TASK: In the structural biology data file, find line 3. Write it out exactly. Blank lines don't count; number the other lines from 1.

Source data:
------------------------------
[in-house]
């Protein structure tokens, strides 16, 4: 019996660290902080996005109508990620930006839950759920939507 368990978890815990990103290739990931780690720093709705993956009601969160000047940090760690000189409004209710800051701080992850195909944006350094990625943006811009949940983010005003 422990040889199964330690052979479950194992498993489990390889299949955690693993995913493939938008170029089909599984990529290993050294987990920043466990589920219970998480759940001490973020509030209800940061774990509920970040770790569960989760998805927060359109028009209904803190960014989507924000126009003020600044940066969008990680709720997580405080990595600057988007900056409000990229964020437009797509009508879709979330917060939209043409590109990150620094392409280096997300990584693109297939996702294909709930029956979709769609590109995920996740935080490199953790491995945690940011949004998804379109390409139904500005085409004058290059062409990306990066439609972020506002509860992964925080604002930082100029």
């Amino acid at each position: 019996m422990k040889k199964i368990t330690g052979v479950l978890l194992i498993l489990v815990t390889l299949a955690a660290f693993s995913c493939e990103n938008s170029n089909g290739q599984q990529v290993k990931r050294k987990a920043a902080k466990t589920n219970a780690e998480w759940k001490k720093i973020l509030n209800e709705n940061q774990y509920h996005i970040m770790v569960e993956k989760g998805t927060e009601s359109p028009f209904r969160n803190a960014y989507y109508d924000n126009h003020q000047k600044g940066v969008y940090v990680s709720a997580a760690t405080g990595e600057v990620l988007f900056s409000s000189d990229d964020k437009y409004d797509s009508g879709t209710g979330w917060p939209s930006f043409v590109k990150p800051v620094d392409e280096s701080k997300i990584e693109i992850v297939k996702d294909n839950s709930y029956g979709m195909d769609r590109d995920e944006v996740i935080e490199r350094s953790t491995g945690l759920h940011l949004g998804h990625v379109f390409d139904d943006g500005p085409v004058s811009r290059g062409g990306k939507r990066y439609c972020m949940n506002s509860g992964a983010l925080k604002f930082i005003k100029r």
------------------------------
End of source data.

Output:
């Amino acid at each position: 019996m422990k040889k199964i368990t330690g052979v479950l978890l194992i498993l489990v815990t390889l299949a955690a660290f693993s995913c493939e990103n938008s170029n089909g290739q599984q990529v290993k990931r050294k987990a920043a902080k466990t589920n219970a780690e998480w759940k001490k720093i973020l509030n209800e709705n940061q774990y509920h996005i970040m770790v569960e993956k989760g998805t927060e009601s359109p028009f209904r969160n803190a960014y989507y109508d924000n126009h003020q000047k600044g940066v969008y940090v990680s709720a997580a760690t405080g990595e600057v990620l988007f900056s409000s000189d990229d964020k437009y409004d797509s009508g879709t209710g979330w917060p939209s930006f043409v590109k990150p800051v620094d392409e280096s701080k997300i990584e693109i992850v297939k996702d294909n839950s709930y029956g979709m195909d769609r590109d995920e944006v996740i935080e490199r350094s953790t491995g945690l759920h940011l949004g998804h990625v379109f390409d139904d943006g500005p085409v004058s811009r290059g062409g990306k939507r990066y439609c972020m949940n506002s509860g992964a983010l925080k604002f930082i005003k100029r």